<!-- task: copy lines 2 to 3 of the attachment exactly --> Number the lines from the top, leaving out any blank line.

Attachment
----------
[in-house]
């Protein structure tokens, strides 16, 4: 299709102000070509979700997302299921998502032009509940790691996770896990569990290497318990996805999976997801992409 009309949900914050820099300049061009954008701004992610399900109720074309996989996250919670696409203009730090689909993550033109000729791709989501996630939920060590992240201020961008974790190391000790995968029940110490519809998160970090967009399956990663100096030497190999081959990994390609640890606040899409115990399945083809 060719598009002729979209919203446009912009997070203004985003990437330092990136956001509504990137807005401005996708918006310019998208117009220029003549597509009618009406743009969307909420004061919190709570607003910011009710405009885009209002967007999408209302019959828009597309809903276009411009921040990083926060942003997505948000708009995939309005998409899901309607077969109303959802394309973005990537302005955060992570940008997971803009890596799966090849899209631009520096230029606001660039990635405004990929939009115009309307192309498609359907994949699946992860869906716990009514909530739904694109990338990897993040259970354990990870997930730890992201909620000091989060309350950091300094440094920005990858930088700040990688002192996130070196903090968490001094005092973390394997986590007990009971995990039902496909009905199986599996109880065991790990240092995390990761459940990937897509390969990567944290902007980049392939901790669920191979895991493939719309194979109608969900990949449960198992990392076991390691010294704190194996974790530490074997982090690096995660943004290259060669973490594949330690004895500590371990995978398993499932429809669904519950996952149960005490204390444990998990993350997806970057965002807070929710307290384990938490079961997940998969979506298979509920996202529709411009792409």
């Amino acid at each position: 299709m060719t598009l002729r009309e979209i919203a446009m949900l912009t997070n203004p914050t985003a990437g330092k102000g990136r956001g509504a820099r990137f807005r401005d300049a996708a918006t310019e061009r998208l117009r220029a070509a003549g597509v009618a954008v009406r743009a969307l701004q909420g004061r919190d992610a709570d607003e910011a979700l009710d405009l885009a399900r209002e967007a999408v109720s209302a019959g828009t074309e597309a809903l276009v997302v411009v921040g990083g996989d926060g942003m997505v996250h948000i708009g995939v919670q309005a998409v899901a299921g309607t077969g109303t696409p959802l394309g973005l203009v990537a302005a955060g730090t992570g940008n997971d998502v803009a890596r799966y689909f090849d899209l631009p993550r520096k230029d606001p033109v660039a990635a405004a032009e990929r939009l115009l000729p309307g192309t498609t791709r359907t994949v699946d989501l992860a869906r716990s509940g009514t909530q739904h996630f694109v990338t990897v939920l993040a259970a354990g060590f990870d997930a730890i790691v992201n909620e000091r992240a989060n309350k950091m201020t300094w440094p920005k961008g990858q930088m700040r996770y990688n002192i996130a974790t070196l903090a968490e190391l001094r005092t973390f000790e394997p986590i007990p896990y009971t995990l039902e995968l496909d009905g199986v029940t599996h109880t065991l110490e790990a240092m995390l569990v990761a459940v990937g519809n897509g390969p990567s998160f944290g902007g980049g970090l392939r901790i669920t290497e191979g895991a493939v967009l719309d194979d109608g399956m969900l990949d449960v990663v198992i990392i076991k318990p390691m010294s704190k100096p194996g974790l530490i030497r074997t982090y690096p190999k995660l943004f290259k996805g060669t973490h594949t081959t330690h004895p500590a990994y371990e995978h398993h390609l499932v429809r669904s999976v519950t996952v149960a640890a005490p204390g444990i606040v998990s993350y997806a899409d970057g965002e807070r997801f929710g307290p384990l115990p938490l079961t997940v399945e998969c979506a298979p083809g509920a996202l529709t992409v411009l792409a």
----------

């Protein structure tokens, strides 16, 4: 299709102000070509979700997302299921998502032009509940790691996770896990569990290497318990996805999976997801992409 009309949900914050820099300049061009954008701004992610399900109720074309996989996250919670696409203009730090689909993550033109000729791709989501996630939920060590992240201020961008974790190391000790995968029940110490519809998160970090967009399956990663100096030497190999081959990994390609640890606040899409115990399945083809 060719598009002729979209919203446009912009997070203004985003990437330092990136956001509504990137807005401005996708918006310019998208117009220029003549597509009618009406743009969307909420004061919190709570607003910011009710405009885009209002967007999408209302019959828009597309809903276009411009921040990083926060942003997505948000708009995939309005998409899901309607077969109303959802394309973005990537302005955060992570940008997971803009890596799966090849899209631009520096230029606001660039990635405004990929939009115009309307192309498609359907994949699946992860869906716990009514909530739904694109990338990897993040259970354990990870997930730890992201909620000091989060309350950091300094440094920005990858930088700040990688002192996130070196903090968490001094005092973390394997986590007990009971995990039902496909009905199986599996109880065991790990240092995390990761459940990937897509390969990567944290902007980049392939901790669920191979895991493939719309194979109608969900990949449960198992990392076991390691010294704190194996974790530490074997982090690096995660943004290259060669973490594949330690004895500590371990995978398993499932429809669904519950996952149960005490204390444990998990993350997806970057965002807070929710307290384990938490079961997940998969979506298979509920996202529709411009792409």
């Amino acid at each position: 299709m060719t598009l002729r009309e979209i919203a446009m949900l912009t997070n203004p914050t985003a990437g330092k102000g990136r956001g509504a820099r990137f807005r401005d300049a996708a918006t310019e061009r998208l117009r220029a070509a003549g597509v009618a954008v009406r743009a969307l701004q909420g004061r919190d992610a709570d607003e910011a979700l009710d405009l885009a399900r209002e967007a999408v109720s209302a019959g828009t074309e597309a809903l276009v997302v411009v921040g990083g996989d926060g942003m997505v996250h948000i708009g995939v919670q309005a998409v899901a299921g309607t077969g109303t696409p959802l394309g973005l203009v990537a302005a955060g730090t992570g940008n997971d998502v803009a890596r799966y689909f090849d899209l631009p993550r520096k230029d606001p033109v660039a990635a405004a032009e990929r939009l115009l000729p309307g192309t498609t791709r359907t994949v699946d989501l992860a869906r716990s509940g009514t909530q739904h996630f694109v990338t990897v939920l993040a259970a354990g060590f990870d997930a730890i790691v992201n909620e000091r992240a989060n309350k950091m201020t300094w440094p920005k961008g990858q930088m700040r996770y990688n002192i996130a974790t070196l903090a968490e190391l001094r005092t973390f000790e394997p986590i007990p896990y009971t995990l039902e995968l496909d009905g199986v029940t599996h109880t065991l110490e790990a240092m995390l569990v990761a459940v990937g519809n897509g390969p990567s998160f944290g902007g980049g970090l392939r901790i669920t290497e191979g895991a493939v967009l719309d194979d109608g399956m969900l990949d449960v990663v198992i990392i076991k318990p390691m010294s704190k100096p194996g974790l530490i030497r074997t982090y690096p190999k995660l943004f290259k996805g060669t973490h594949t081959t330690h004895p500590a990994y371990e995978h398993h390609l499932v429809r669904s999976v519950t996952v149960a640890a005490p204390g444990i606040v998990s993350y997806a899409d970057g965002e807070r997801f929710g307290p384990l115990p938490l079961t997940v399945e998969c979506a298979p083809g509920a996202l529709t992409v411009l792409a």